Schizophrenia may be identified years before symptoms appear

About 65 million people worldwide suffer from major mental diseases like schizophrenia and bipolar disorder. Both illnesses are frequently linked to significant degrees of disability, and individual and social costs, and are typically diagnosed in adulthood.
Representative image
Representative image

DUBLIN: According to new research, the risk of schizophrenia and bipolar disorder may be identifiable years before the illnesses manifest. The Health Research Board-funded study, which was led by University College Dublin, found that 50% of those who developed these mental health issues had used the services of Specialised Child and Adolescent Mental Health Services (CAMHS).

Professor Ian Kelleher, from the UCD School of Medicine, led the international study that was conducted in collaboration with the Finnish Institute for Health and Welfare, and the results were published in the journal World Psychiatry. According to Professor Kelleher, the findings point to the possibility of earlier intervention and even prevention (THL). "Schizophrenia and bipolar illness generally manifest in early adulthood and can be extremely harmful to both the affected people and their families, the doctor stated.

"Our data demonstrate that half of those who experience these disorders sought help from CAMHS at some point during their childhood, usually years before experiencing schizophrenia or bipolar disorder. These findings demonstrate the enormous opportunities to provide far earlier intervention, even while still in childhood, by developing specialist early intervention services within existing child and adolescent mental health services, which we know is essential to improving outcomes for people with serious mental illness."

About 65 million people worldwide suffer from major mental diseases like schizophrenia and bipolar disorder. Both illnesses are frequently linked to significant degrees of disability, and individual and social costs, and are typically diagnosed in adulthood. However, it is well established that early intervention improves outcomes for those who suffer from these conditions. The authors of the new study followed every person born in 1987 throughout childhood and adolescence to determine whether they ever attended CAMHS between the ages of birth and 17. They did this using Finland's top-ranked healthcare records.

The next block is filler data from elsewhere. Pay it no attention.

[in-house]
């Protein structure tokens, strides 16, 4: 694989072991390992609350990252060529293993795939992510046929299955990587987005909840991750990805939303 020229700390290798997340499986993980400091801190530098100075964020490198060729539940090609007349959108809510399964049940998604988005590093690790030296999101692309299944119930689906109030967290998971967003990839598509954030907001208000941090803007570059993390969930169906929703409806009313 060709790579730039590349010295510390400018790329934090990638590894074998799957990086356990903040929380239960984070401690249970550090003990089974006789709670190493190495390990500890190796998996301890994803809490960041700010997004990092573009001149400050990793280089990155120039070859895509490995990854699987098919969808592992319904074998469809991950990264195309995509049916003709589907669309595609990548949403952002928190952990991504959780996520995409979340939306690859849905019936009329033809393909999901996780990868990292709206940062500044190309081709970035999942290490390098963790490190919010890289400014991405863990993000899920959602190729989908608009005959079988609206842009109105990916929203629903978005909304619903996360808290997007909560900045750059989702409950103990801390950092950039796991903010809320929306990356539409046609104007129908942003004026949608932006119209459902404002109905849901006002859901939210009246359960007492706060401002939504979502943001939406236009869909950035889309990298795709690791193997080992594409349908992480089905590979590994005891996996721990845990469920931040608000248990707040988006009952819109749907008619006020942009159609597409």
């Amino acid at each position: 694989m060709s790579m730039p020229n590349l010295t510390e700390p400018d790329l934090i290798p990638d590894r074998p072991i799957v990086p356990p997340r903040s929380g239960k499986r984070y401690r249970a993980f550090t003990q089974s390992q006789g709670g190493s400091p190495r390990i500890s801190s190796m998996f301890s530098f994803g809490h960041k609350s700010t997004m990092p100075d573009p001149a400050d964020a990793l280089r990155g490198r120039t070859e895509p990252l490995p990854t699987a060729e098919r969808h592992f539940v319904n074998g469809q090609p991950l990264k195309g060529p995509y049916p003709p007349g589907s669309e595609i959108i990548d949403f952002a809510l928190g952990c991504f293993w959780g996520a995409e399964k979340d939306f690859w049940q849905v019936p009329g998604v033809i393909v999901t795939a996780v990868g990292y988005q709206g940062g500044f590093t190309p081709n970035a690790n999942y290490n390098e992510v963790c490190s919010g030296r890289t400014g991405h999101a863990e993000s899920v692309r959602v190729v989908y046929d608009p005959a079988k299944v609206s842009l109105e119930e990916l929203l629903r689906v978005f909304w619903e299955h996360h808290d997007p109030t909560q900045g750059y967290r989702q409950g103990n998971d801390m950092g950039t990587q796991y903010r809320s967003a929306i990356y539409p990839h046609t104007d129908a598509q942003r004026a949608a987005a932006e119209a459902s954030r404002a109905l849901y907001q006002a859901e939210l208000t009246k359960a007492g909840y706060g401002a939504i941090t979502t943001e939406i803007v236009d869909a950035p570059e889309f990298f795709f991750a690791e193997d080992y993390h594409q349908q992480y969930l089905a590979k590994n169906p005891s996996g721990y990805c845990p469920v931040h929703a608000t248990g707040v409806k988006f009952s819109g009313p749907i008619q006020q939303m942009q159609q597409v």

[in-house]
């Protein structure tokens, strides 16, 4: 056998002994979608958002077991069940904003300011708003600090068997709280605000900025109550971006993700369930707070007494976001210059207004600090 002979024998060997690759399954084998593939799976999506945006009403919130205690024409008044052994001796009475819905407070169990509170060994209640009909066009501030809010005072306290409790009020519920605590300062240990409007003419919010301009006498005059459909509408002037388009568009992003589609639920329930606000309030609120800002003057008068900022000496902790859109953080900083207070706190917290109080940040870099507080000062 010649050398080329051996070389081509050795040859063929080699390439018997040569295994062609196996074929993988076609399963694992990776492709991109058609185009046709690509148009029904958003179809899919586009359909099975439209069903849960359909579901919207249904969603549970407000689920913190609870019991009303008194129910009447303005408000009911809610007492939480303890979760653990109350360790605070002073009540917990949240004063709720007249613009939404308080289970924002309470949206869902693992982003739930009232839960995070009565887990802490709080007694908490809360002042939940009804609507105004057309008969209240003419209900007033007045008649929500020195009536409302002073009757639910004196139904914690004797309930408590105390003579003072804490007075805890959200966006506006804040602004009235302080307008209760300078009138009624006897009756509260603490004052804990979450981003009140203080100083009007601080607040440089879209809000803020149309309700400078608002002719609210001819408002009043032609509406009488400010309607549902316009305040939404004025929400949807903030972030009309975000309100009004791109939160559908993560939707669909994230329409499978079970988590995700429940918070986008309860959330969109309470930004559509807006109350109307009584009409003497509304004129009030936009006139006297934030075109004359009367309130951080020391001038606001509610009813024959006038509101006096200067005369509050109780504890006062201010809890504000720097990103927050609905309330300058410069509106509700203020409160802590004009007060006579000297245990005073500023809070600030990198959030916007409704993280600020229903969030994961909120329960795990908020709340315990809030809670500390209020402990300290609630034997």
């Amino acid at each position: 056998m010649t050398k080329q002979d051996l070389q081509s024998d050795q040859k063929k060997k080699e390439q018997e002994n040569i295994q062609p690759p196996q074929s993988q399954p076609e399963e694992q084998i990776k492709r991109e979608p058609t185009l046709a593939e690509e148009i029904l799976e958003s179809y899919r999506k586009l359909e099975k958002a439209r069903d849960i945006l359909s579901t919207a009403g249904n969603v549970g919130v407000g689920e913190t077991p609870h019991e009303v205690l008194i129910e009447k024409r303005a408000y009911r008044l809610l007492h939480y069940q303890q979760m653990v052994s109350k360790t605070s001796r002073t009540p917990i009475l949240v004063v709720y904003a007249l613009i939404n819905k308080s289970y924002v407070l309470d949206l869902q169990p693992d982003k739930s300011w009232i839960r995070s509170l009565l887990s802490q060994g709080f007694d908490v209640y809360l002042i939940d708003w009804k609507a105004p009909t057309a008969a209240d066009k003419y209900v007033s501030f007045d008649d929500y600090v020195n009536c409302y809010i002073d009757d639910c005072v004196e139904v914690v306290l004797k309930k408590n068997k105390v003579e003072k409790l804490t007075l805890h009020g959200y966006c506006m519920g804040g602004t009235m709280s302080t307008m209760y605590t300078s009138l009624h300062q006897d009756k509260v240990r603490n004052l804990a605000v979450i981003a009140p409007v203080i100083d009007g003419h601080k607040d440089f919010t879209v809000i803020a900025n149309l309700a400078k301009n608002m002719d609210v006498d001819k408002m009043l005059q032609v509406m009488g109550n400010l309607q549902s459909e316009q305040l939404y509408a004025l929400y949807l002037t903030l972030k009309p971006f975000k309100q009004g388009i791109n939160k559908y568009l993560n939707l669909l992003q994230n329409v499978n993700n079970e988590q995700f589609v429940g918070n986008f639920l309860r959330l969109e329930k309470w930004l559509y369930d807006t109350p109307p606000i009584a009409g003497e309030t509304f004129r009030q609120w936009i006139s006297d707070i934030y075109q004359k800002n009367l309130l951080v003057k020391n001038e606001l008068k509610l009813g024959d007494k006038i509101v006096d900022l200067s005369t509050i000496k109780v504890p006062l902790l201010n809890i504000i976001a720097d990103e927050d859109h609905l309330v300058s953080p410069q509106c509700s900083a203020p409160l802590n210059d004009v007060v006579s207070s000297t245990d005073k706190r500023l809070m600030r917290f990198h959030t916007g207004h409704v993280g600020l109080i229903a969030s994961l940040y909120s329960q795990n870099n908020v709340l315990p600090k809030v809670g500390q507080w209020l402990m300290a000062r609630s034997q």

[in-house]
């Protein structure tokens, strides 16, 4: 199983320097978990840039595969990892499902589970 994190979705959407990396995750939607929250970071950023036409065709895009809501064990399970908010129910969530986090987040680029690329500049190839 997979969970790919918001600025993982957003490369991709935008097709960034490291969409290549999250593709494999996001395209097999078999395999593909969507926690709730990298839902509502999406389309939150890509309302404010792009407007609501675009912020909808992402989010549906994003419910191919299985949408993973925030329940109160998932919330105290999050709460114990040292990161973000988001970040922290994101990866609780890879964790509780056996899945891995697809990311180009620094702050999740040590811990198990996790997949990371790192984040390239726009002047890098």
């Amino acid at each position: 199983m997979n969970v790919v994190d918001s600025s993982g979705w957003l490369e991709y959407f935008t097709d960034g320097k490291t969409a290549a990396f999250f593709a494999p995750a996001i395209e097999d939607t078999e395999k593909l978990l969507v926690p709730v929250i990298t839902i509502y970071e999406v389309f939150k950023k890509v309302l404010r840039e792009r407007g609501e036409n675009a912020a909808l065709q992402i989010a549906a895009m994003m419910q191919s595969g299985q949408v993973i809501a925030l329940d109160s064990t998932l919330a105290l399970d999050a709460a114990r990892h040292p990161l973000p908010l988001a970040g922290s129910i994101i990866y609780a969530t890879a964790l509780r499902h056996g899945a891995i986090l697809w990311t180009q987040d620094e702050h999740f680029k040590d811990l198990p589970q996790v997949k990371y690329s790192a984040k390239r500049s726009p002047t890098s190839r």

The researchers were then able to track all of these people up to the age of 28 and determine who went on to receive a diagnosis of schizophrenia or bipolar disorder by using distinctive patient identifiers. They discovered that the likelihood of psychosis or bipolar illness by the age of 28 for people who had not seen CAMHS was 1.8%. However, the risk was 15% for those who had attended adolescent outpatient CAMHS and 37% for people who had been admitted to an inpatient adolescent CAMHS hospital.

Professor Mika Gissler, THL, stated that "this research demonstrates the power of electronic healthcare records to answer critical issues regarding human health and disease." "It shows how healthcare register data can be used to better understand pathways to serious mental illness, from childhood into adulthood, and to identify crucial opportunities for early intervention," the study's authors write.

Professor Ian Kelleher emphasised the significance of early intervention and said, "Ideally, we would like to be able to intervene even before the onset of illness, to prevent it altogether. We know that it's crucial to intervene as early as possible to prevent some of the worst effects of these illnesses. These findings show the potential for intervening much earlier than we do now, even in infancy and adolescence, to stop the emergence of these severe mental diseases.

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